In The Night Land the occupants of the Great Redoubt, sheltered from the threat outside, have become detached from their past. The inhabitants of Shale, by contrast, are still in the process of losing their history and with it the knowledge that might save them from the Roil. Several characters believe the explanation for the Roil’s presence lies unrecognised in the history books, and this is made explicit, perhaps excessively so, by the way each chapter of the novel begins with quotations from different accounts of Shale’s past. Using this evidence, the smart reader naturally suspects that Shale’s inhabitants may themselves be responsible for the Roil’s creation but this prospect is so terrible they can barely acknowledge it. The Engineers deal in what seem like abstractions to the majority but the Confluents are concerned with day-to-day survival and are critical of the Engineers’ trust in big solutions although they know their own response to the threat is pathetically inadequate. Attitudes have hardened into political ideology over the centuries, leading to the creation of the Vergers, a security force to keep the two groups apart but one with its own inscrutable agenda.

In this atmosphere of fear and paranoia, the Engineers have staged a bloody takeover, leaving David Milde, son of a Confluent leader, on the run. A drug addict, he is an unlikely candidate to survive a journey through dangerous territory, and it is a mercy that he is quickly – too quickly – found by Cadell, a mysterious figure associated with the Confluent but also much older than them. At the same moment, Margaret Penn, daughter of two of the most able scientists on the planet, is fleeing Tait, which had survived in the Roil until its defences were sabotaged. It is inevitable that the paths of the two young people will cross, the only question being, to what purpose?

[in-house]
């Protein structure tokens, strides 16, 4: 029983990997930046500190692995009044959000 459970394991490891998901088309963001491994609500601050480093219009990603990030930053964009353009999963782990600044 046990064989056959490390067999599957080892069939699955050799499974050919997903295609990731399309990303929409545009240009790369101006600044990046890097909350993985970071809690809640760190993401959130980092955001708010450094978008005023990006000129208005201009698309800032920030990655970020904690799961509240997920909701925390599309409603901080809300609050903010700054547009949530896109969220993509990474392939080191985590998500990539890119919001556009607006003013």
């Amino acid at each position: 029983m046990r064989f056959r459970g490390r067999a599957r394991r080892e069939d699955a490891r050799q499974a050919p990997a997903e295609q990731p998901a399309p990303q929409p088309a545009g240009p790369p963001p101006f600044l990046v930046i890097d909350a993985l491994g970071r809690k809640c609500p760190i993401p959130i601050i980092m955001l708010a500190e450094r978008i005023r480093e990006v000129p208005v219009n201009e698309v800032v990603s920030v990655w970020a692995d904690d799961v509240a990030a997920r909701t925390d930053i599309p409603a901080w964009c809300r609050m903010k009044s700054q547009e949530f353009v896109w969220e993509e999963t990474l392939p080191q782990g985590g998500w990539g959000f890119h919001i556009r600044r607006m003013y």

Purpose is an issue in this novel. Jamieson has worked hard to establish the novel’s atmosphere, a mixture of grime and melancholia that echoes Ray Bradbury and Michael Swanwick alongside the earlier writers. But, as trapped in his own literary history as his characters are in their past, Jamieson seems to have abandoned story. David and Margaret forever teeter on the brink of making significant discoveries without ever quite getting there, as aimless in their thoughts as they are in their wanderings. One longs for them to grasp at least some of the dark hints that Cadell offers them but they seem remarkably slow to understand. I’d like to believe this is Jamieson’s deliberate choice, an attempt to hold the reader’s attention that has misfired, but too often it seems as if he’s not sure which way to go, or else he is too in love with his setting to move beyond it. As a result this novel is stiff with unfulfilled potential as its characters dawdle along, impotent in the face of the Roil’s threat. I only wish I were eager for the next volume because of the strength of the storytelling rather than to see how Jamieson writes his way out of the technical impasse he’s created.